Financial Considerations

Editorial credit: emilie zhang / Shutterstock.

Before deciding to transition to an encore career, retirees should also think about budgeting. Like with any career, their income will likely be uncertain for the first few months or even years. Immediately starting an encore career without proper planning can cause more harm than benefits.

How Much Time?

Editorial credit: Supawat Eurthanaboon / Shutterstock.

Another important consideration is the amount of time retirees are willing to invest. An encore career is not simply just a hobby for retirees and requires far more time. Retirees must consider whether they have the time to learn new skills or take classes to help them enter the encore career market.

Doing Research

Editorial credit: anabaraulia / Shutterstock.

Similarly, experts also recommend that retirees conduct thorough research before entering a new field. This can help them understand the realities of this new role. Retirees can try talking to professionals already in the field or shadowing them in their jobs to help them decide if this specific encore career is the right fit for them.

Thinking Ahead

Editorial credit: Rawpixel.com / Shutterstock.

Retirees must consider how an encore career will impact their retirement plans as well. They should adjust their retirement planning to account for the effect of their new career on income and health benefits. Likewise, a new career can also affect taxes, which retirees must consider before starting such a transition.

Staying Determined

Editorial credit: fizkes / Shutterstock.

Kerry Hannon, a job and work expert, has spoken about the importance of staying determined when considering an encore career. She said that if “you present a really positive image [then] people want to have you on their team, they want to work with you.” She also argued that such determination is vital to deal with the inevitable problems that come with starting a new business.

Michael Lowe’s Story

Editorial credit: Nikita Sursin / Shutterstock.

Michael Lowe is one example of someone with a successful encore career. Previously, he worked as a corporate lawyer before making the switch to create his own business, a distillery called Green Hat Gin. He began learning to make cocktails during retirement and used his savings to start the business, which cost approximately $1.5 million. However, after a year, the company became successful and turned a profit.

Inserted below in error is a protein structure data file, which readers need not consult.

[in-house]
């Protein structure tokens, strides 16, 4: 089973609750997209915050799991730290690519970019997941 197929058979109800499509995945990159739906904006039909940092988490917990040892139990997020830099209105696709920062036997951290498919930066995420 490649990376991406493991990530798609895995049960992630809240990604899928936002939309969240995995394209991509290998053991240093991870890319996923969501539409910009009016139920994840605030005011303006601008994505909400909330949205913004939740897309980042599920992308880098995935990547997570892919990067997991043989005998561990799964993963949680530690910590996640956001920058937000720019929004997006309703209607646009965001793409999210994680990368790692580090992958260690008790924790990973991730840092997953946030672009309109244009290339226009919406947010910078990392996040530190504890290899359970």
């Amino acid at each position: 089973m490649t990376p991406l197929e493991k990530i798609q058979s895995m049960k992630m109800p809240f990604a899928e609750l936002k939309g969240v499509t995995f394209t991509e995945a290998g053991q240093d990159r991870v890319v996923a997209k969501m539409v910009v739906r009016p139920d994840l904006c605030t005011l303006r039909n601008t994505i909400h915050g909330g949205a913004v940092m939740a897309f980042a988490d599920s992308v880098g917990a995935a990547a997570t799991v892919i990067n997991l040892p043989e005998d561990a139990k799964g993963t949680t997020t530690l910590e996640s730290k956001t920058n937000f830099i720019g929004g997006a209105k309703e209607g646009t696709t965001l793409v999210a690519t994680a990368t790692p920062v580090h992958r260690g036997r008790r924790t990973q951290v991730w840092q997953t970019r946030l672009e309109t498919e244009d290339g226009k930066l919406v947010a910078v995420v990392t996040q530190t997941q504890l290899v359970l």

Paul Dillon’s Story

Editorial credit: Life and Times / Shutterstock.

Similarly, Paul Dillon previously worked in a corporate position. However, after retirement, he chose to create Dillon Consulting Services to give veterans and other people information on creating their own businesses. Like Lowe, Dillon also used his business connections to cut costs initially, which allowed him to expand his business even further.

The Challenges

Editorial credit: Fabrik Bilder / Shutterstock.

However, there are still several challenges involved in the encore career movement. For example, there needs to be more accessible opportunities to allow low-income and middle-income families to consider this as a viable option. Some groups, like Encore.org, are trying to address these challenges by making encore careers more innovative.

Lack of Educational Options

Editorial credit: Ali Sabbagh – /Wikimedia Commons / Public Domain

Traditional colleges do not usually offer programs specifically for older adults looking to change their careers. However, institutions like Notre Dame and the University of Texas have begun offering programs for this exact purpose. They are offering specific educational programs to allow older adults to begin their encore careers or change careers entirely. 

Other Educational Programs

Editorial credit: Ground Picture / Shutterstock.

Likewise, programs like Encore!Connecticut at the University of Connecticut and the Stanford Distinguished Careers Institute provide specific education and training for those considering encore careers. These programs include a mix of academic learning and practical experiences. Their main goal is to provide people with the necessary skills and knowledge for their career changes.

The Future of Work for Retirees

Editorial credit: Branislav Nenin / Shutterstock.

This increase in encore careers represents a change in how many Americans view retirement. As life expectancy continues to increase and many people want to continue working, retirees are changing the concept of productivity in their later years. This trend will likely continue, which will affect the workforce and societal expectations of aging.

Leave a Comment